What’s So Great About Sliced Bread? Impressive Innovation

What’s So Great About Sliced Bread? Impressive Innovation

Everyone has probably uttered the phrase “the next best thing since sliced bread” at least once in their lives. But how did this phrase come to be? And was sliced bread really all that?

The baking of bread has always been one of the most important human endeavors. Bread technology can be traded to the Neolithic era. In 1999, two 5,000 year old scarred pieces of bread were discovered in Britain, basically amounting to humanity’s first pieces of burnt toast. When hunting and gathering started to be balanced by farming, the cultivation of grain was the next big step in the evolution of food. The importance of bread to human endeavors cannot be overstated, despite the modern proclivity to declare bread as evil and unhealthy.

Technology aimed at improving bread-making has always been a preoccupation of inventors. Machines to mechanize flour bleaching, dough-kneading, continuous baking and eventually slicing of bread were developed throughout the 19th and 20th centuries. The first machine designed to slice bread was created in the mid 19th century. The machine had parallel blades, but it was useless since there was still no way to make loaves uniform in shape and consistency.

Everything changed in 1928, thanks to an Iowan named Otto Frederick Rohwedder. Rohwedder’s invention was immediately put to use by the Chillicothe (Missouri) Baking Company, which heralded its pre-sliced bread. The machine caught-on quickly, and spurred many new inventions, totally changing the world of bread-making by the mid-1930s. The success of sliced bread was reinforced by things like standardized toasters which were created to toast a specific size slice of bread. The phrase “the best thing since sliced bread” became part of American lexicon at that time, as many new manufacturers sought to hype its new products. It is believed that Wonder Bread, which was the first company to sell pre-sliced and pre-wrapped loaves of bread, actually used the slogan.

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Rohwedder’s tale is a typical story of a man with a dream. He began his career as a jeweler, but sold his stores to fund his bread slicing idea. He originally created the bread slicer in 1912, but unfortunately his blueprints and plans for the machine were destroyed in a fire in 1917. Eventually Rohwedder raised enough money to re-build the bread slicer prototype, which originally drew little interest from bakers, who believed consumers would not like the shorter shelf life of pre-sliced bread. Rohwedder at one point experimented with the use of pins to hold the bread together after it was sliced, but decided instead to recommend the bread be wrapped in wax paper to promote freshness.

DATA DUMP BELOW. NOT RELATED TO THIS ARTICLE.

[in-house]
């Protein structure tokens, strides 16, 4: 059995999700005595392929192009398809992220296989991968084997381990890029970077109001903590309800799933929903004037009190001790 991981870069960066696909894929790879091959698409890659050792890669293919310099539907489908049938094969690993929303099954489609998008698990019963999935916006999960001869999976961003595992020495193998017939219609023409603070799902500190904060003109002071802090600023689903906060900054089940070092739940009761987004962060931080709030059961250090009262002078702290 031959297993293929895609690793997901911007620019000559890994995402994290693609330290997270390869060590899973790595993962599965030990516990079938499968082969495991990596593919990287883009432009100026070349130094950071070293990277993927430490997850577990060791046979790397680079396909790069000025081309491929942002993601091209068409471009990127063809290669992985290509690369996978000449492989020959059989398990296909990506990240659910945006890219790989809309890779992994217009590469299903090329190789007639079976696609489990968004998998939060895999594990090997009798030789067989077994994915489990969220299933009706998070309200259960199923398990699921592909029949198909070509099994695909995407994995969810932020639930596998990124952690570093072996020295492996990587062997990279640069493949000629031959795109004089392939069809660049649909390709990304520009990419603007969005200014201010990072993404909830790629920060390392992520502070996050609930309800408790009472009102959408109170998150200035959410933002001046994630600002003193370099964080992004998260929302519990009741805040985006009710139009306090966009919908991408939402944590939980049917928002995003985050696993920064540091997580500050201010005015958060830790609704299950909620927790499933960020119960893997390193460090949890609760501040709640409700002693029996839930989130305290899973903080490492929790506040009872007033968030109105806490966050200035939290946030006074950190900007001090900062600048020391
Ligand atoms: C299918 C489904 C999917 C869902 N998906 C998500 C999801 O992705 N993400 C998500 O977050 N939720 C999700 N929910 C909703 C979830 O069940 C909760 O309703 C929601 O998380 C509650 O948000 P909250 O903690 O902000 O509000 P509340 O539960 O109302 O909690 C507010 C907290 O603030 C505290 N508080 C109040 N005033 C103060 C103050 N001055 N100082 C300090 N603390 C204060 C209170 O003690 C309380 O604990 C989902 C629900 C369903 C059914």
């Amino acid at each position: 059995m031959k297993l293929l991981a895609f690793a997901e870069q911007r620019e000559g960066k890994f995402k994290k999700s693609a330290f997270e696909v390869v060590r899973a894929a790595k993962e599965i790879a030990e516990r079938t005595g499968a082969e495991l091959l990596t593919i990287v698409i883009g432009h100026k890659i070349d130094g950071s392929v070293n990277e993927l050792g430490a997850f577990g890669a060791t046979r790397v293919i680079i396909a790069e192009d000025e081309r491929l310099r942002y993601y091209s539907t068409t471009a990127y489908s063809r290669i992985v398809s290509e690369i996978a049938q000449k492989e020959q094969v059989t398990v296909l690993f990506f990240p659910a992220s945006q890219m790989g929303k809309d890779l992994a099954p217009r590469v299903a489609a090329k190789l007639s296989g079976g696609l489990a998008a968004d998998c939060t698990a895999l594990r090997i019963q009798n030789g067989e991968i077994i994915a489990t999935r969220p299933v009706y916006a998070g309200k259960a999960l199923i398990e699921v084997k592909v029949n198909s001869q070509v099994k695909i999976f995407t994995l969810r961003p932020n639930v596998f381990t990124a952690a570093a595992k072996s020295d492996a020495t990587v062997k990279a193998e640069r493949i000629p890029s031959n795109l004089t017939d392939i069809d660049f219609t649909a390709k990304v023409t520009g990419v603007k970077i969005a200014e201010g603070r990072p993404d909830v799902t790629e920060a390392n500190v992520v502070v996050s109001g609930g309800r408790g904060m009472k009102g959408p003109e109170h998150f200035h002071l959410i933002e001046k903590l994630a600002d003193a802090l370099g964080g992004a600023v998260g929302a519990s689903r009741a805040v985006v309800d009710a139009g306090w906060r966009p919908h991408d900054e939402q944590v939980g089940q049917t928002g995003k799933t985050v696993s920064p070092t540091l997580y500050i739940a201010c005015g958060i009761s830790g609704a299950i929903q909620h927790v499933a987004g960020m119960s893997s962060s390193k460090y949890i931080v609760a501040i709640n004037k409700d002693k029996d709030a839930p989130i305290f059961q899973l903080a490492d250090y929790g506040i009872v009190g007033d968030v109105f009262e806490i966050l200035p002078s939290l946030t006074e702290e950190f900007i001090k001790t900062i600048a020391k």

But was it really that great?

Although not everyone was convinced the product was that essential, the Chillicothe Bread Company thought it could revolutionize kitchen convenience. “After all the idea of sliced bread is not unlike the idea of ground coffee, sliced bacon and many other modern and generally accepted products which combine superior results with a saving of time and effort,” the company said in 1928.

Sliced bread became a phenomenon in little more than two years. It also ushered in an era of new mechanization aimed at products for the home. Sliced bread was deemed so important that consumers nearly rioted when the government shut down sliced bread machines in the midst of WWII. Although the government needed materials used in the bread baking and manufacturing process, consumers complained bitterly about the problem of inconvenient bread. The ban on sliced bread ended after two years, in 1943.

Although sliced bread doesn’t seem that revolutionary to people in the 21st century, it certainly was a clever invention that changed the way women (and men) worked around the home. Perhaps today we would amend the phrase to say “the best thing since Steve Jobs.”

Remi Koene
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